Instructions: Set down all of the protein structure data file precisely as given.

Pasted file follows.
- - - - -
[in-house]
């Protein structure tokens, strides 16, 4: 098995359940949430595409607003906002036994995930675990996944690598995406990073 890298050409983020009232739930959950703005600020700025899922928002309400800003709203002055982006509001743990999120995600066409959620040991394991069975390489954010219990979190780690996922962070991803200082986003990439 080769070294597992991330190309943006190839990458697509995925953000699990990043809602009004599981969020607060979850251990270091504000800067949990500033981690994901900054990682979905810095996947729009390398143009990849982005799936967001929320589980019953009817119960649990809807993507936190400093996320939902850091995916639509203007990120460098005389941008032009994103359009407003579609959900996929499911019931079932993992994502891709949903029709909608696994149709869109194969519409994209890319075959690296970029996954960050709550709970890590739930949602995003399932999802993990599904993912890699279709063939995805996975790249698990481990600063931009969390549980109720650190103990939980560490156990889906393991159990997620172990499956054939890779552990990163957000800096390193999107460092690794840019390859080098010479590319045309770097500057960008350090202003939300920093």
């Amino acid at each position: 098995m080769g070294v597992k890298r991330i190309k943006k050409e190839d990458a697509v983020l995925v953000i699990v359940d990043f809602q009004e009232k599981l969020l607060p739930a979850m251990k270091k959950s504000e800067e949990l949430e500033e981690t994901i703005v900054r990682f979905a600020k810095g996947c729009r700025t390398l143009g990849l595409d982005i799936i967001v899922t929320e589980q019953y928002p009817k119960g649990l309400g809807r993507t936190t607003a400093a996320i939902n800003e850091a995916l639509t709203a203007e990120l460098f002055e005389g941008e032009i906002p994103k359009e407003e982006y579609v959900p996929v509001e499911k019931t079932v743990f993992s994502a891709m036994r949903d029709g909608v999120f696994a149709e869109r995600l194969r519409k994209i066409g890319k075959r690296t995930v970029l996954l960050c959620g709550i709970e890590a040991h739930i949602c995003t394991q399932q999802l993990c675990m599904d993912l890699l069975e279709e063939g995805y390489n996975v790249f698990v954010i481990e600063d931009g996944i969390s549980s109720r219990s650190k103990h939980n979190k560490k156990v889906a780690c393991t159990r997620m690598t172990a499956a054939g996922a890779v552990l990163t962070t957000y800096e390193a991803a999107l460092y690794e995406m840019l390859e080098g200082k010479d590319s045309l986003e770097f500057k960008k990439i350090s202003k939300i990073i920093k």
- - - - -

[in-house]
């Protein structure tokens, strides 16, 4: 098995359940949430595409607003906002036994995930675990996944690598995406990073 890298050409983020009232739930959950703005600020700025899922928002309400800003709203002055982006509001743990999120995600066409959620040991394991069975390489954010219990979190780690996922962070991803200082986003990439 080769070294597992991330190309943006190839990458697509995925953000699990990043809602009004599981969020607060979850251990270091504000800067949990500033981690994901900054990682979905810095996947729009390398143009990849982005799936967001929320589980019953009817119960649990809807993507936190400093996320939902850091995916639509203007990120460098005389941008032009994103359009407003579609959900996929499911019931079932993992994502891709949903029709909608696994149709869109194969519409994209890319075959690296970029996954960050709550709970890590739930949602995003399932999802993990599904993912890699279709063939995805996975790249698990481990600063931009969390549980109720650190103990939980560490156990889906393991159990997620172990499956054939890779552990990163957000800096390193999107460092690794840019390859080098010479590319045309770097500057960008350090202003939300920093």
């Amino acid at each position: 098995m080769g070294v597992k890298r991330i190309k943006k050409e190839d990458a697509v983020l995925v953000i699990v359940d990043f809602q009004e009232k599981l969020l607060p739930a979850m251990k270091k959950s504000e800067e949990l949430e500033e981690t994901i703005v900054r990682f979905a600020k810095g996947c729009r700025t390398l143009g990849l595409d982005i799936i967001v899922t929320e589980q019953y928002p009817k119960g649990l309400g809807r993507t936190t607003a400093a996320i939902n800003e850091a995916l639509t709203a203007e990120l460098f002055e005389g941008e032009i906002p994103k359009e407003e982006y579609v959900p996929v509001e499911k019931t079932v743990f993992s994502a891709m036994r949903d029709g909608v999120f696994a149709e869109r995600l194969r519409k994209i066409g890319k075959r690296t995930v970029l996954l960050c959620g709550i709970e890590a040991h739930i949602c995003t394991q399932q999802l993990c675990m599904d993912l890699l069975e279709e063939g995805y390489n996975v790249f698990v954010i481990e600063d931009g996944i969390s549980s109720r219990s650190k103990h939980n979190k560490k156990v889906a780690c393991t159990r997620m690598t172990a499956a054939g996922a890779v552990l990163t962070t957000y800096e390193a991803a999107l460092y690794e995406m840019l390859e080098g200082k010479d590319s045309l986003e770097f500057k960008k990439i350090s202003k939300i990073i920093k």